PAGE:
Unfortunately, building console helper apps is much more difficult than it needs to be. I first wrote about the need for the IDE to abstract away a huge portion of this effort in the first part of my 2017 review series in March of last year. I have not received any feedback from Xojo or heard anything in this area to facilitate this need. It is getting harder to sell Xojo as a rapid application development tool when your projects become significantly more complex when the IDE could so clearly help you. I hope to see some announcements in this area at XDC.


All responses are returned in JSON format. We specify this by sending the Content-Type header. The Web API v3 provides a selection of response codes, content-type headers, and pagination options to help you interpret the responses to your API requests.


Time to hit the run button! Because you always have to compile a Xojo app every time you want to test the result, this can take take quite some time if you are working on a big project. Xojo has no live code swapping so this is something you have to do even for a minor change, like changing the color of a label. But that is just the way the tool works.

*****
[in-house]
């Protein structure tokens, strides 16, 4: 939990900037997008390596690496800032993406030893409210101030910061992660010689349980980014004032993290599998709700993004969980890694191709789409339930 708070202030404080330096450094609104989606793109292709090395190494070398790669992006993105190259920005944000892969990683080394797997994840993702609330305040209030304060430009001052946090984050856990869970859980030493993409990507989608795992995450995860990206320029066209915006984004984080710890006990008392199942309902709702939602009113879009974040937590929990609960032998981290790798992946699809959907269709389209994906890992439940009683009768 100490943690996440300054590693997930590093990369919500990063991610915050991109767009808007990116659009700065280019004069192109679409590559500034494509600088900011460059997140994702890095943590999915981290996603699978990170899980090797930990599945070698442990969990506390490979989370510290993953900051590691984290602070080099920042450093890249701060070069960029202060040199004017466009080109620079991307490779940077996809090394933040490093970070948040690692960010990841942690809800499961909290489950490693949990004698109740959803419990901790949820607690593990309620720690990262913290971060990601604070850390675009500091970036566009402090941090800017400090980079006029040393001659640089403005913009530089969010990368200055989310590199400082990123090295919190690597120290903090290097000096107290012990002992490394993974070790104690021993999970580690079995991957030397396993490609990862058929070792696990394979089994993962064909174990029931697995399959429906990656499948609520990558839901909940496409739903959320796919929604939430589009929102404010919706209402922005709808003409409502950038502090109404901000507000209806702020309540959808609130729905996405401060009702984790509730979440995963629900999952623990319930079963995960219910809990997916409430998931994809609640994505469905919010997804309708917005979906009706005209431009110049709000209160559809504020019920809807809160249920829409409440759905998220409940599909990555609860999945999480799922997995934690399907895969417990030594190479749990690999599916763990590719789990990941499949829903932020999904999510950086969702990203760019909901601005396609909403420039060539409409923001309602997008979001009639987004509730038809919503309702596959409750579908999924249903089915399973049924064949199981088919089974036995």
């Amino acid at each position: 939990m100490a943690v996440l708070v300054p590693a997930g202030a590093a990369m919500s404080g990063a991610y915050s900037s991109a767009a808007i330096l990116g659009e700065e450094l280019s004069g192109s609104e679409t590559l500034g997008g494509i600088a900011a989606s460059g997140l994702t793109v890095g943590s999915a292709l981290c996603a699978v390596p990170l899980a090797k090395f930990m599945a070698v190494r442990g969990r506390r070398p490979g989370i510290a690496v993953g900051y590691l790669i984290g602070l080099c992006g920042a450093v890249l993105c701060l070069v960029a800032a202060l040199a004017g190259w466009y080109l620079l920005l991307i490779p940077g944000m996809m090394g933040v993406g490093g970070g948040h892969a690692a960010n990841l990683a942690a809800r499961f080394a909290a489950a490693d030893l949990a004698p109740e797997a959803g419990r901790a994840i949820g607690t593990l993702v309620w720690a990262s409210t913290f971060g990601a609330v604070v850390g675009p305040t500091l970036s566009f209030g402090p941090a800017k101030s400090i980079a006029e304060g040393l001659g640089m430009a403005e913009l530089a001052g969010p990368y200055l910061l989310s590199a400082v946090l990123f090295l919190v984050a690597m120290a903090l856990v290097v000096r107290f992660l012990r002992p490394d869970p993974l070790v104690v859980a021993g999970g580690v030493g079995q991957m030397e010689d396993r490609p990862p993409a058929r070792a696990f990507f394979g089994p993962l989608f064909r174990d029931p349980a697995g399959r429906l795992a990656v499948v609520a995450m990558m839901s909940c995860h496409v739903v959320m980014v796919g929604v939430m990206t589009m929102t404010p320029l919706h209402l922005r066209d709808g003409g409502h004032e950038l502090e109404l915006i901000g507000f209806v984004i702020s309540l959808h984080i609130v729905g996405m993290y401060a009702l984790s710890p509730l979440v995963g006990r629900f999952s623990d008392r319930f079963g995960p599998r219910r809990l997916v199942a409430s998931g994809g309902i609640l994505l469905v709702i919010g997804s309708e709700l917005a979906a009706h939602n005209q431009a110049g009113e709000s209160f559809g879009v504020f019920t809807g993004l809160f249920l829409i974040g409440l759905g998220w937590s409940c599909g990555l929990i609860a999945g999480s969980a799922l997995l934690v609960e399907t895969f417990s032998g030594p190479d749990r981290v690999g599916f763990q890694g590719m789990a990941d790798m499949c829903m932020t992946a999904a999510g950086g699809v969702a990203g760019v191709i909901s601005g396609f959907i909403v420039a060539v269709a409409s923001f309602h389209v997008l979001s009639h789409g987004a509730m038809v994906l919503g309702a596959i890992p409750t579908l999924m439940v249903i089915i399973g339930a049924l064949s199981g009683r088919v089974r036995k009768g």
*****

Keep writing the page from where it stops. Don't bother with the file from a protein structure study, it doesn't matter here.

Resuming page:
Just Add Software creates most of its products in Xojo, a powerful cross-plaform language and development environment. This section contains a number of free classes and controls that any other Xojo user can download and use in their projects.


Over 10 professions were represented (collection supervisors, managing director, archivist, publishing manager, communication manager, project manager, curator, national mission manager for PatSTeC (contemporary scientific and technological heritage) and RéMUT (network of technical museums and collections), etc.)


Meetings with the Muséum d'Histoire Naturelle, Lille, mobilized teams with a view to a GLAM project in 2015. The aim will be to eventually highlight the 350,000 items grouped into 4 major heritage collections: the naturalist collections (110,000 animals, stuffed or in jars, or living in aquariums or terrariums), the earth science collections with a wide range of geological samples and fossils from the coal mining area, the little-known extra-European ethnographic collection and the regional industrial and technical history collection.